Disaster Housing Recovery Planning

Disasters often affect the housing stock of a community. Housing units from single-family homes to multifamily complexes may be destroyed or made uninhabitable for an extended period of time, leaving many residents in need of interim housing as well as long-term housing options. 

Housing is a basic need for post-disaster resettlement to help residents recover and bring a form of normalcy to their lives. Re-establishing housing is one of the first steps to begin the road to long-term recovery. 

Many funding opportunities open during disaster recovery that can support housing. Having pre-prepared “Disaster Housing Recovery Plans” will aid community leaders in taking advantage of these opportunities.

Why Disaster Housing Recovery Plans Are Important 

Disaster Housing Recovery Plans provide several benefits to communities, just as other emergency management and community development plans do. 

These plans:

  • Allow local officials and communities to better manage housing recovery activities in the aftermath of a major disaster or emergency 
  • Coordinate housing rebuilding with other community plans and goals such as economic development or hazard mitigation
  • Support households that have trouble rebuilding on their own, especially those living in  affordable housing and workforce housing that research has shown are slower to return post-disaster
  • Support faster household return to the community, which has ripple effects into the economic and social life of the community
  • Support faster housing repair and reconstruction, which gets the property tax base of a community back quickly
  • Allow for public engagement and education around structure mitigation and insurance options that will improve community resilience over time

These plans support communities to recover more quickly post-disaster as well as rebuild in ways that can reduce future disaster risks.

Texas Senate Bill 289, 86th Legislature, 2019

In 2019, the 86th Texas Legislature passed Senate Bill 289. Broadly, this bill tasked the Hazard Reduction & Recovery Center (HRRC) at Texas A&M University and the Texas General Land Office (TXGLO) to develop a process to coordinate the review of housing recovery plans developed by local (municipal or county) governments. 

In response to this directive, the HRRC drafted the Disaster Housing Recovery Plan Evaluation Tool and Guidebook with feedback from the TXGLO and experts with experience in housing recovery processes.

This website overviews the Disaster Housing Recovery Plan Evaluation Tool and Guidebook and provides links to these materials for public use. 

The Evaluation Tool for Disaster Housing Recovery Plans

The overarching goal of The Disaster Housing Recovery Plan Evaluation Tool is to improve housing recovery planning throughout the state of Texas and beyond. It provides insights into promising practices learned from communities across the state and country that have experienced disaster. 

The Tool provides an assessment of whether and to what extent the plan addresses important topics that have been shown to improve effective, efficient, and inclusive housing recovery after a disaster caused by a natural, technological, or human-caused hazard. 

The Tool is based on a set of values drawn from existing research and policy recommendations of promising practices in disaster housing.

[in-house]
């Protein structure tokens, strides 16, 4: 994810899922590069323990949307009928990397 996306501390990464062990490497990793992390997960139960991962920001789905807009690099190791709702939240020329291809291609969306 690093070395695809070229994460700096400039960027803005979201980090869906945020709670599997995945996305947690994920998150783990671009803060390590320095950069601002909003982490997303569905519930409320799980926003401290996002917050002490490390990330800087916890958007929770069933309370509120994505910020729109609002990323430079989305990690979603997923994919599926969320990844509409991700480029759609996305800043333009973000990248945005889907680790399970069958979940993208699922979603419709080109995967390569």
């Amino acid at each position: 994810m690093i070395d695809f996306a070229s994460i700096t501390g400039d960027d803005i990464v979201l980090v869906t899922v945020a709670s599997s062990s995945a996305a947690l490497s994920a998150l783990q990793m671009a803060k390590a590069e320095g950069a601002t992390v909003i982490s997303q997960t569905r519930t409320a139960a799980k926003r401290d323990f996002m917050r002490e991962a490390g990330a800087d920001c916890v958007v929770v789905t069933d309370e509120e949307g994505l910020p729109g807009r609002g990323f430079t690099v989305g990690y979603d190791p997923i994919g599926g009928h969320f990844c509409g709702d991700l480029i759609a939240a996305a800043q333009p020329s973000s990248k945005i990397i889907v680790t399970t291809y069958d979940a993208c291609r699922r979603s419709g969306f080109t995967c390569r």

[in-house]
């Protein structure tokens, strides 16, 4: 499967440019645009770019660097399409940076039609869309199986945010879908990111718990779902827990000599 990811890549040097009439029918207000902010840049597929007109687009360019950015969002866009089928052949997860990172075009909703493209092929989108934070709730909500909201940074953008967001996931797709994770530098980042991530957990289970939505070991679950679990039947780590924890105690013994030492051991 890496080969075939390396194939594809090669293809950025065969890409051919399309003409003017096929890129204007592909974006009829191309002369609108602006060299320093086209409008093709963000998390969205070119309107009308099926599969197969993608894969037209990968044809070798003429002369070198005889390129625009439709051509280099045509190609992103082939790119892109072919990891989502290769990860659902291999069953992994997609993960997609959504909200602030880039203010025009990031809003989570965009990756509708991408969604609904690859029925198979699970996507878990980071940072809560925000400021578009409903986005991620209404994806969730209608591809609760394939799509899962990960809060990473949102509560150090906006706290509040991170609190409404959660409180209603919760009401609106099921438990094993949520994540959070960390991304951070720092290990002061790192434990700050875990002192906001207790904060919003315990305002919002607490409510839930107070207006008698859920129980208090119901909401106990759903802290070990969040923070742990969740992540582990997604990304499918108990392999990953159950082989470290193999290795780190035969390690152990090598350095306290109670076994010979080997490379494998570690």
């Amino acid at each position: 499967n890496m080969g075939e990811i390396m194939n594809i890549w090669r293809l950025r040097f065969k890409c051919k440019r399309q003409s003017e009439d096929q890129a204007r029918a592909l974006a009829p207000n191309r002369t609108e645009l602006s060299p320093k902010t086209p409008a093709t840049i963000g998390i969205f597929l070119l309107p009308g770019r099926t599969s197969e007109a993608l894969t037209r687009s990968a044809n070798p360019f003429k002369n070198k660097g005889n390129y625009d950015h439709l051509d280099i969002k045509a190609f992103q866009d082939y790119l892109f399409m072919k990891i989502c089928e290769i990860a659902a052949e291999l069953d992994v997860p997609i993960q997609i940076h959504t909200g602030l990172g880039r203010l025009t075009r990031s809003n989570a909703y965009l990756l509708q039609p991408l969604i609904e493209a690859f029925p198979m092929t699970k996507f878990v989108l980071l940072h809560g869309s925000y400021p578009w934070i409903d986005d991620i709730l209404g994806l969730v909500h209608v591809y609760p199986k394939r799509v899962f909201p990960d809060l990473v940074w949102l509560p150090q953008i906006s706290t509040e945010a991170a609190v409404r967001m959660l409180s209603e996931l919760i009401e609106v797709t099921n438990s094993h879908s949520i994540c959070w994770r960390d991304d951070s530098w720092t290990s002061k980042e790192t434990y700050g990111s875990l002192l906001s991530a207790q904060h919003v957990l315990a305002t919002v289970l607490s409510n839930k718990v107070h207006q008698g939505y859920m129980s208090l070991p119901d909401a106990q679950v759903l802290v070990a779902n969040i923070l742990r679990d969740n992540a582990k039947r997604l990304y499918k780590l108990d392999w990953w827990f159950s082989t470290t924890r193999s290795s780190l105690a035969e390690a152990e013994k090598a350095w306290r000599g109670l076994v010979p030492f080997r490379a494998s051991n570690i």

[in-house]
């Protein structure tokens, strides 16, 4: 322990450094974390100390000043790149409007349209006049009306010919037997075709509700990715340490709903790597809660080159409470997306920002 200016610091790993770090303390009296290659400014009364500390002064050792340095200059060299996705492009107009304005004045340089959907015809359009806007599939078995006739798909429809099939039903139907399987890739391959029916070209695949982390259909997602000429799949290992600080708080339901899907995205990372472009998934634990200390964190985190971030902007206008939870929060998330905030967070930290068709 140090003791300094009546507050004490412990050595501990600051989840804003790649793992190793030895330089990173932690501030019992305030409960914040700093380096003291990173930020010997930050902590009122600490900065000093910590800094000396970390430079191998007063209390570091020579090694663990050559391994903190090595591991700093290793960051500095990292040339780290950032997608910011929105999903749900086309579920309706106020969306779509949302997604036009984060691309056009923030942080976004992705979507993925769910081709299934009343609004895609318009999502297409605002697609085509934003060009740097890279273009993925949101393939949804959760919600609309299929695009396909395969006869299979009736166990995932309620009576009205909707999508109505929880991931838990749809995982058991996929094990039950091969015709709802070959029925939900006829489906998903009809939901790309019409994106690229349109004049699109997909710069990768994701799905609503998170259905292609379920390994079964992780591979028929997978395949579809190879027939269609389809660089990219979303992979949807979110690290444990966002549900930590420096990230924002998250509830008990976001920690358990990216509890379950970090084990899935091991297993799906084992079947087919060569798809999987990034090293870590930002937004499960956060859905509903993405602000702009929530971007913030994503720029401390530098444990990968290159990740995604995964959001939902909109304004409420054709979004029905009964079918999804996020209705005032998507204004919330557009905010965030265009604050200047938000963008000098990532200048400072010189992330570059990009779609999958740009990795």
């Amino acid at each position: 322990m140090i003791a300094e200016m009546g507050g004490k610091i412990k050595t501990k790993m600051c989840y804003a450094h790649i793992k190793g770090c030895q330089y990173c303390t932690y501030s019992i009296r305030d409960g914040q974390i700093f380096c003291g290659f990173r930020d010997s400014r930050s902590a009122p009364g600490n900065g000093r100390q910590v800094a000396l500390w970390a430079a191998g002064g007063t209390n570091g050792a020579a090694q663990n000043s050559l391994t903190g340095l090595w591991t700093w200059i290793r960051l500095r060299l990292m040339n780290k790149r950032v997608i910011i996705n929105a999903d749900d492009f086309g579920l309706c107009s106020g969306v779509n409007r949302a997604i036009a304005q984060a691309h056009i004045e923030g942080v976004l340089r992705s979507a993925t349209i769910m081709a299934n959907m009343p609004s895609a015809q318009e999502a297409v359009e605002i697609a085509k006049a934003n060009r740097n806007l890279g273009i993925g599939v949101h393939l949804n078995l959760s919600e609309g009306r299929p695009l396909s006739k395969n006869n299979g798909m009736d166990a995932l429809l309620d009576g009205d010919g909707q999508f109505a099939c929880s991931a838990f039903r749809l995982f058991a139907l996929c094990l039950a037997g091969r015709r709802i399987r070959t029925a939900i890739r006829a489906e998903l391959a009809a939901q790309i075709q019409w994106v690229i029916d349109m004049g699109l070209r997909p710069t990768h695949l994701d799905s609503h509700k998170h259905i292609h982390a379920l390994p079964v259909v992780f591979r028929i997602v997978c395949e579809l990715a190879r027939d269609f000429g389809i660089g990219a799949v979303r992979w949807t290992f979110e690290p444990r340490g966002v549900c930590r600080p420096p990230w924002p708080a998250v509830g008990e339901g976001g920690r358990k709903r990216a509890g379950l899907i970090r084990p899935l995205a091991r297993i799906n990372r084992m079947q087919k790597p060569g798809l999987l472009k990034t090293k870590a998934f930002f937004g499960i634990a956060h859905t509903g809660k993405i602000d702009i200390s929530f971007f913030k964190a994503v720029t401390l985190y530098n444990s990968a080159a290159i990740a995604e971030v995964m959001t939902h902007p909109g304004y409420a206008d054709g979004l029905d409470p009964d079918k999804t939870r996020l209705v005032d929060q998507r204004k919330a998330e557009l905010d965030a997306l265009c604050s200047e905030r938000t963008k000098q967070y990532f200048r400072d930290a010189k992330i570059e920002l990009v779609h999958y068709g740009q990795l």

Guiding Principles of Housing Recovery

  • Address vulnerable populations
  • Affirm resident choice
  • Promote resilience
  • Streamline return to permanent housing
  • Foster inclusive participation in recovery planning and processes
  • Build and promote local capacity in local businesses, nonprofits, and leaders
  • Use resources responsibly
  • Communicate transparently

How to Use the Tool

There are two ways to use the Tool. 

1. The Tool can be used after a Housing Recovery Plan is drafted by the HRRC to evaluate the plan. Feedback from the HRRC will include areas where the Plan could be changed and improved. 

2. The Tool and its Guidebook could be used during plan development to provide guidance on topics to consider and include. 

Because Housing Recovery Planning is a new area for many communities, the Tool is divided into 3 levels based on community experience and capacity.  Each level has an accompanying Guidebook to support its use. The Guidebooks provide background information on each assessment item in the Tools including: key definitions, justification for the item’s inclusion in the Tool, and additional resources to learn more. 

Basic Tool

The Basic version includes the foundational items that a disaster housing recovery plan should contain, and is tailored for those communities with limited time or staff capacity to undertake a large planning process. 

Intermediate Tool

The Intermediate version contains more items than the basic. It is designed for communities with time and staff capacity to undertake planning, but who may not be familiar with disaster or housing planning. 

Advanced Tool

The Advanced version possesses the full Tool with all items. This version is designed for communities with experience in housing recovery and are aiming to improve their planning processes.

Questions and Support

To learn more, request a meeting with us before starting the housing recovery process to understand how to use the Tool to guide the planning process.

Schedule a Meeting

Depending on your needs and our availability, the HRRC can discuss possibilities for our staff, faculty, or students to support your disaster housing recovery planning process or complete the evaluation of your finalized disaster housing recovery plan.


979-845-7813, ask for Dr. Michelle Meyer or Dr. Shannon Van Zandt